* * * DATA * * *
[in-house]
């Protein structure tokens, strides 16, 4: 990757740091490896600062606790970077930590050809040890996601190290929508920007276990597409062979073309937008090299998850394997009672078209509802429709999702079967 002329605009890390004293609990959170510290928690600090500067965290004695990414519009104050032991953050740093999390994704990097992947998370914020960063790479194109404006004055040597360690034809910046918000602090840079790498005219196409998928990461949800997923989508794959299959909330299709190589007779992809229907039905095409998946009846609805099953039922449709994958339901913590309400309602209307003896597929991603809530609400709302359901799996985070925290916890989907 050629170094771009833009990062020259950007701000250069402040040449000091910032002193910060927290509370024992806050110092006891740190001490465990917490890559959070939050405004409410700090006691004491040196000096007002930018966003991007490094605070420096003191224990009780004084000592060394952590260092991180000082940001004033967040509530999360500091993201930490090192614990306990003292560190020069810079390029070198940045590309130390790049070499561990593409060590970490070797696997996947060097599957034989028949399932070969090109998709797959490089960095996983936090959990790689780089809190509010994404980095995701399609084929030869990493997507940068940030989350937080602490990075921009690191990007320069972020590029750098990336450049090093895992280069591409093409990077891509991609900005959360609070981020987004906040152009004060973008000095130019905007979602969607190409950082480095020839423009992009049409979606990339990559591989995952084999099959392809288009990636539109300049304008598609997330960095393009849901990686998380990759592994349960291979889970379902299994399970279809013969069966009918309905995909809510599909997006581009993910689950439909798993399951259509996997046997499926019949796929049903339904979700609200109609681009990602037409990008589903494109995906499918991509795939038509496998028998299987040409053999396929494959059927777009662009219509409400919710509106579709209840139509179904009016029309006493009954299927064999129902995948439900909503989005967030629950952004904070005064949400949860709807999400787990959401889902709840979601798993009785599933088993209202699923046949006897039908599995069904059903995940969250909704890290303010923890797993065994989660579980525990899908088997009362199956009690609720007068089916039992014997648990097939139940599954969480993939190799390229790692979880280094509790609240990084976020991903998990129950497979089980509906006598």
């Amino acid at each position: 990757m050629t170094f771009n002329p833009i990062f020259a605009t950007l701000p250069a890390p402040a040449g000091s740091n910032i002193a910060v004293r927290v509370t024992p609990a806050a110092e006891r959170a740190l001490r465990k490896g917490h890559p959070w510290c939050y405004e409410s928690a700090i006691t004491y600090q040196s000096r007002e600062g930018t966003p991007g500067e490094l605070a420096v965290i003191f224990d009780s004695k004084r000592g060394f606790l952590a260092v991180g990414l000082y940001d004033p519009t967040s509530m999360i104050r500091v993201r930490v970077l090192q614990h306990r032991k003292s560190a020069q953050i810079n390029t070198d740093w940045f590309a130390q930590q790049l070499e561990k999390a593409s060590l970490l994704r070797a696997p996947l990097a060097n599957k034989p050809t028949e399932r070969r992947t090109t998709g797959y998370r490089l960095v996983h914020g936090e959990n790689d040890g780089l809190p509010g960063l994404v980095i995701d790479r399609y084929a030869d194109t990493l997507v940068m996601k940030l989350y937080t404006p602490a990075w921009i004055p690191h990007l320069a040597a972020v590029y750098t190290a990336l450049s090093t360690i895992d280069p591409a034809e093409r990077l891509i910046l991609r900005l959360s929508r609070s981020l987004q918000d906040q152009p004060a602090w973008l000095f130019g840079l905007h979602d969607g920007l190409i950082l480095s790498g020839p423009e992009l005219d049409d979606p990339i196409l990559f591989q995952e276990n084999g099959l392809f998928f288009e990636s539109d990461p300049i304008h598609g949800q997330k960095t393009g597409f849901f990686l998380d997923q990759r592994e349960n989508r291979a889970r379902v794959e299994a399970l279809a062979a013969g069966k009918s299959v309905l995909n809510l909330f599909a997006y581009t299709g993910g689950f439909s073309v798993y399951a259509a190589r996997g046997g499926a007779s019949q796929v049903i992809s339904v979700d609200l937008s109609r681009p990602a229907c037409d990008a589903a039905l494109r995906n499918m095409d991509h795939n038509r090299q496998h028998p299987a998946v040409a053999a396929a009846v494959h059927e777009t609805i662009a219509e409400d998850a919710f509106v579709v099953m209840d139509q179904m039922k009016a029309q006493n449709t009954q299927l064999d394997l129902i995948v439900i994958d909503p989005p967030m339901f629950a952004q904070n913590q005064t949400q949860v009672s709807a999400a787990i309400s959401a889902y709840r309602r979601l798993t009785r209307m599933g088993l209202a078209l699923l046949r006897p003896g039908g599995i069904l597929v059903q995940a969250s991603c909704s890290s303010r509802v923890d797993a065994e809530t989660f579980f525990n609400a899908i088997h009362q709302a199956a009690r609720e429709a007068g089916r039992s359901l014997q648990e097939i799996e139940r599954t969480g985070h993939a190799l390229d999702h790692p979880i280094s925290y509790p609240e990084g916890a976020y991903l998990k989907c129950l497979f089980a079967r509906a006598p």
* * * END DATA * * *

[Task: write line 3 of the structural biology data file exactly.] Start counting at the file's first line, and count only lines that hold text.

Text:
């Amino acid at each position: 990757m050629t170094f771009n002329p833009i990062f020259a605009t950007l701000p250069a890390p402040a040449g000091s740091n910032i002193a910060v004293r927290v509370t024992p609990a806050a110092e006891r959170a740190l001490r465990k490896g917490h890559p959070w510290c939050y405004e409410s928690a700090i006691t004491y600090q040196s000096r007002e600062g930018t966003p991007g500067e490094l605070a420096v965290i003191f224990d009780s004695k004084r000592g060394f606790l952590a260092v991180g990414l000082y940001d004033p519009t967040s509530m999360i104050r500091v993201r930490v970077l090192q614990h306990r032991k003292s560190a020069q953050i810079n390029t070198d740093w940045f590309a130390q930590q790049l070499e561990k999390a593409s060590l970490l994704r070797a696997p996947l990097a060097n599957k034989p050809t028949e399932r070969r992947t090109t998709g797959y998370r490089l960095v996983h914020g936090e959990n790689d040890g780089l809190p509010g960063l994404v980095i995701d790479r399609y084929a030869d194109t990493l997507v940068m996601k940030l989350y937080t404006p602490a990075w921009i004055p690191h990007l320069a040597a972020v590029y750098t190290a990336l450049s090093t360690i895992d280069p591409a034809e093409r990077l891509i910046l991609r900005l959360s929508r609070s981020l987004q918000d906040q152009p004060a602090w973008l000095f130019g840079l905007h979602d969607g920007l190409i950082l480095s790498g020839p423009e992009l005219d049409d979606p990339i196409l990559f591989q995952e276990n084999g099959l392809f998928f288009e990636s539109d990461p300049i304008h598609g949800q997330k960095t393009g597409f849901f990686l998380d997923q990759r592994e349960n989508r291979a889970r379902v794959e299994a399970l279809a062979a013969g069966k009918s299959v309905l995909n809510l909330f599909a997006y581009t299709g993910g689950f439909s073309v798993y399951a259509a190589r996997g046997g499926a007779s019949q796929v049903i992809s339904v979700d609200l937008s109609r681009p990602a229907c037409d990008a589903a039905l494109r995906n499918m095409d991509h795939n038509r090299q496998h028998p299987a998946v040409a053999a396929a009846v494959h059927e777009t609805i662009a219509e409400d998850a919710f509106v579709v099953m209840d139509q179904m039922k009016a029309q006493n449709t009954q299927l064999d394997l129902i995948v439900i994958d909503p989005p967030m339901f629950a952004q904070n913590q005064t949400q949860v009672s709807a999400a787990i309400s959401a889902y709840r309602r979601l798993t009785r209307m599933g088993l209202a078209l699923l046949r006897p003896g039908g599995i069904l597929v059903q995940a969250s991603c909704s890290s303010r509802v923890d797993a065994e809530t989660f579980f525990n609400a899908i088997h009362q709302a199956a009690r609720e429709a007068g089916r039992s359901l014997q648990e097939i799996e139940r599954t969480g985070h993939a190799l390229d999702h790692p979880i280094s925290y509790p609240e990084g916890a976020y991903l998990k989907c129950l497979f089980a079967r509906a006598p």